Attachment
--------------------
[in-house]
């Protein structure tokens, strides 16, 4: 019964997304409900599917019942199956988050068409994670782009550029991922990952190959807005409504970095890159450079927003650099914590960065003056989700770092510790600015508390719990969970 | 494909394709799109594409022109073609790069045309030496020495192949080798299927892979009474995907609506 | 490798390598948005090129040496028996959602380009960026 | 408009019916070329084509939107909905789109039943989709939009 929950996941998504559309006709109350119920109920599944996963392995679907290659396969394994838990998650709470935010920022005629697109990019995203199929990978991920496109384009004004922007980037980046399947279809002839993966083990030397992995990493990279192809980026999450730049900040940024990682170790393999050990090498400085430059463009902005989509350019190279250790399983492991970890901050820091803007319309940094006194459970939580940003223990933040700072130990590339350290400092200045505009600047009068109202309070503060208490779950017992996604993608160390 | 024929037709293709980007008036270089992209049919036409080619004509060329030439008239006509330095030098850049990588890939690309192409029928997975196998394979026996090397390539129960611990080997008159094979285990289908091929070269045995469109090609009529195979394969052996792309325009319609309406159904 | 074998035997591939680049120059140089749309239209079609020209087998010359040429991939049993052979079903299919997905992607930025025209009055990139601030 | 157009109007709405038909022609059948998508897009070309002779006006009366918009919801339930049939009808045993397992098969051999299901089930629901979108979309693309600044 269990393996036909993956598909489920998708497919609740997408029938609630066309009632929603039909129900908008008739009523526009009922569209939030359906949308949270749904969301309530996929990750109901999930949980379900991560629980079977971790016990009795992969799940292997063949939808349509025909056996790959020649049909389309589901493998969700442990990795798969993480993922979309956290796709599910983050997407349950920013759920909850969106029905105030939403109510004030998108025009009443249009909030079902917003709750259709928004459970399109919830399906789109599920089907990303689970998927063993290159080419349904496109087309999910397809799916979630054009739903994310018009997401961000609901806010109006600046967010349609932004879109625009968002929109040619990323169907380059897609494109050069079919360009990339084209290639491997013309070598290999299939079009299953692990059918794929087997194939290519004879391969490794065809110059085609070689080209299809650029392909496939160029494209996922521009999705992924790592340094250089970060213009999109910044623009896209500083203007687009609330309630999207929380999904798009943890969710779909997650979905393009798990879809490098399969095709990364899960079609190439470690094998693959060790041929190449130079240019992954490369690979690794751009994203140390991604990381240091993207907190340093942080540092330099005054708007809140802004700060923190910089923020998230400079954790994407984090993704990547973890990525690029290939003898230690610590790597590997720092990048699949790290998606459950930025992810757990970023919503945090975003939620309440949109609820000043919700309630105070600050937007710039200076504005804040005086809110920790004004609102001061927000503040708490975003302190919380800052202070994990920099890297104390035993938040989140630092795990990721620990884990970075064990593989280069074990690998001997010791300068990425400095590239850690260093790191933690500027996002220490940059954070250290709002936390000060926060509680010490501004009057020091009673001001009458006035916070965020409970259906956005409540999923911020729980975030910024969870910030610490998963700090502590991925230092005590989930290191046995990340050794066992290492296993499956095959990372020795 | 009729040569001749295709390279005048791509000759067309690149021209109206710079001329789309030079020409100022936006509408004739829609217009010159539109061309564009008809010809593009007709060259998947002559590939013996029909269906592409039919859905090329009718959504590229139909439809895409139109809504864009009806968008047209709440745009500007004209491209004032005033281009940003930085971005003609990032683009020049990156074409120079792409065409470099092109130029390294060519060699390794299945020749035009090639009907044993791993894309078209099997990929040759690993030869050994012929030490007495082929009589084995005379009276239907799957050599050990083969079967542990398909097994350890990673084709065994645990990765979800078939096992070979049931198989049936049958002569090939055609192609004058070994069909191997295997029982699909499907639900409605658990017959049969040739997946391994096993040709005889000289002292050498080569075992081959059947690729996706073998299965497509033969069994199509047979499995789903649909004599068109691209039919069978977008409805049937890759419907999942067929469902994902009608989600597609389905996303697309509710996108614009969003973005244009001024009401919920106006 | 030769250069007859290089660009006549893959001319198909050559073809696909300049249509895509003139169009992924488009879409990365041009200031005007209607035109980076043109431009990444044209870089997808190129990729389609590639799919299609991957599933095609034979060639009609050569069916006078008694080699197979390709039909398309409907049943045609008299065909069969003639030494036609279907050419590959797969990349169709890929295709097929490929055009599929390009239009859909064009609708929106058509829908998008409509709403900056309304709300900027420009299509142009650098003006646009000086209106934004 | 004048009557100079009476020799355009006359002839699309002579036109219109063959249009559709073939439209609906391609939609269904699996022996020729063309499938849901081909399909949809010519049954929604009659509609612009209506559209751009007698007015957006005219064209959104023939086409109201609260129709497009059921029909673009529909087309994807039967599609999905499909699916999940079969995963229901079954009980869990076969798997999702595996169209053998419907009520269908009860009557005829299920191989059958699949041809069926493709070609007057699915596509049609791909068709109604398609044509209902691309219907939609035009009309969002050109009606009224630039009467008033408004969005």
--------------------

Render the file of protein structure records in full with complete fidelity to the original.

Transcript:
[in-house]
């Protein structure tokens, strides 16, 4: 019964997304409900599917019942199956988050068409994670782009550029991922990952190959807005409504970095890159450079927003650099914590960065003056989700770092510790600015508390719990969970 | 494909394709799109594409022109073609790069045309030496020495192949080798299927892979009474995907609506 | 490798390598948005090129040496028996959602380009960026 | 408009019916070329084509939107909905789109039943989709939009 929950996941998504559309006709109350119920109920599944996963392995679907290659396969394994838990998650709470935010920022005629697109990019995203199929990978991920496109384009004004922007980037980046399947279809002839993966083990030397992995990493990279192809980026999450730049900040940024990682170790393999050990090498400085430059463009902005989509350019190279250790399983492991970890901050820091803007319309940094006194459970939580940003223990933040700072130990590339350290400092200045505009600047009068109202309070503060208490779950017992996604993608160390 | 024929037709293709980007008036270089992209049919036409080619004509060329030439008239006509330095030098850049990588890939690309192409029928997975196998394979026996090397390539129960611990080997008159094979285990289908091929070269045995469109090609009529195979394969052996792309325009319609309406159904 | 074998035997591939680049120059140089749309239209079609020209087998010359040429991939049993052979079903299919997905992607930025025209009055990139601030 | 157009109007709405038909022609059948998508897009070309002779006006009366918009919801339930049939009808045993397992098969051999299901089930629901979108979309693309600044 269990393996036909993956598909489920998708497919609740997408029938609630066309009632929603039909129900908008008739009523526009009922569209939030359906949308949270749904969301309530996929990750109901999930949980379900991560629980079977971790016990009795992969799940292997063949939808349509025909056996790959020649049909389309589901493998969700442990990795798969993480993922979309956290796709599910983050997407349950920013759920909850969106029905105030939403109510004030998108025009009443249009909030079902917003709750259709928004459970399109919830399906789109599920089907990303689970998927063993290159080419349904496109087309999910397809799916979630054009739903994310018009997401961000609901806010109006600046967010349609932004879109625009968002929109040619990323169907380059897609494109050069079919360009990339084209290639491997013309070598290999299939079009299953692990059918794929087997194939290519004879391969490794065809110059085609070689080209299809650029392909496939160029494209996922521009999705992924790592340094250089970060213009999109910044623009896209500083203007687009609330309630999207929380999904798009943890969710779909997650979905393009798990879809490098399969095709990364899960079609190439470690094998693959060790041929190449130079240019992954490369690979690794751009994203140390991604990381240091993207907190340093942080540092330099005054708007809140802004700060923190910089923020998230400079954790994407984090993704990547973890990525690029290939003898230690610590790597590997720092990048699949790290998606459950930025992810757990970023919503945090975003939620309440949109609820000043919700309630105070600050937007710039200076504005804040005086809110920790004004609102001061927000503040708490975003302190919380800052202070994990920099890297104390035993938040989140630092795990990721620990884990970075064990593989280069074990690998001997010791300068990425400095590239850690260093790191933690500027996002220490940059954070250290709002936390000060926060509680010490501004009057020091009673001001009458006035916070965020409970259906956005409540999923911020729980975030910024969870910030610490998963700090502590991925230092005590989930290191046995990340050794066992290492296993499956095959990372020795 | 009729040569001749295709390279005048791509000759067309690149021209109206710079001329789309030079020409100022936006509408004739829609217009010159539109061309564009008809010809593009007709060259998947002559590939013996029909269906592409039919859905090329009718959504590229139909439809895409139109809504864009009806968008047209709440745009500007004209491209004032005033281009940003930085971005003609990032683009020049990156074409120079792409065409470099092109130029390294060519060699390794299945020749035009090639009907044993791993894309078209099997990929040759690993030869050994012929030490007495082929009589084995005379009276239907799957050599050990083969079967542990398909097994350890990673084709065994645990990765979800078939096992070979049931198989049936049958002569090939055609192609004058070994069909191997295997029982699909499907639900409605658990017959049969040739997946391994096993040709005889000289002292050498080569075992081959059947690729996706073998299965497509033969069994199509047979499995789903649909004599068109691209039919069978977008409805049937890759419907999942067929469902994902009608989600597609389905996303697309509710996108614009969003973005244009001024009401919920106006 | 030769250069007859290089660009006549893959001319198909050559073809696909300049249509895509003139169009992924488009879409990365041009200031005007209607035109980076043109431009990444044209870089997808190129990729389609590639799919299609991957599933095609034979060639009609050569069916006078008694080699197979390709039909398309409907049943045609008299065909069969003639030494036609279907050419590959797969990349169709890929295709097929490929055009599929390009239009859909064009609708929106058509829908998008409509709403900056309304709300900027420009299509142009650098003006646009000086209106934004 | 004048009557100079009476020799355009006359002839699309002579036109219109063959249009559709073939439209609906391609939609269904699996022996020729063309499938849901081909399909949809010519049954929604009659509609612009209506559209751009007698007015957006005219064209959104023939086409109201609260129709497009059921029909673009529909087309994807039967599609999905499909699916999940079969995963229901079954009980869990076969798997999702595996169209053998419907009520269908009860009557005829299920191989059958699949041809069926493709070609007057699915596509049609791909068709109604398609044509209902691309219907939609035009009309969002050109009606009224630039009467008033408004969005």